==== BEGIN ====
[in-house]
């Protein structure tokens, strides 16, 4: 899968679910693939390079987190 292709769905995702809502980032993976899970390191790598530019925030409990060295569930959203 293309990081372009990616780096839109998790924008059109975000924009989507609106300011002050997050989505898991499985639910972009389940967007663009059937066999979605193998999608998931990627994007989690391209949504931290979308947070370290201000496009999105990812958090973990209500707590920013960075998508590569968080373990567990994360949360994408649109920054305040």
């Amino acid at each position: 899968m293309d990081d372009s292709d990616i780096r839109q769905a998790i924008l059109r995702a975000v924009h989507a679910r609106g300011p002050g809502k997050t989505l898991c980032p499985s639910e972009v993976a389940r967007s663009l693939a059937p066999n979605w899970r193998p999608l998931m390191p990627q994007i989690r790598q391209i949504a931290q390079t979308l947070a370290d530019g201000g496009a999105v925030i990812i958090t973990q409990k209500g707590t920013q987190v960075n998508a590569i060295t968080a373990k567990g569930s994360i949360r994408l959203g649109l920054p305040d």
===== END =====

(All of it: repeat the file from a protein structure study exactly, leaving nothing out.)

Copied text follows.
[in-house]
């Protein structure tokens, strides 16, 4: 899968679910693939390079987190 292709769905995702809502980032993976899970390191790598530019925030409990060295569930959203 293309990081372009990616780096839109998790924008059109975000924009989507609106300011002050997050989505898991499985639910972009389940967007663009059937066999979605193998999608998931990627994007989690391209949504931290979308947070370290201000496009999105990812958090973990209500707590920013960075998508590569968080373990567990994360949360994408649109920054305040």
């Amino acid at each position: 899968m293309d990081d372009s292709d990616i780096r839109q769905a998790i924008l059109r995702a975000v924009h989507a679910r609106g300011p002050g809502k997050t989505l898991c980032p499985s639910e972009v993976a389940r967007s663009l693939a059937p066999n979605w899970r193998p999608l998931m390191p990627q994007i989690r790598q391209i949504a931290q390079t979308l947070a370290d530019g201000g496009a999105v925030i990812i958090t973990q409990k209500g707590t920013q987190v960075n998508a590569i060295t968080a373990k567990g569930s994360i949360r994408l959203g649109l920054p305040d």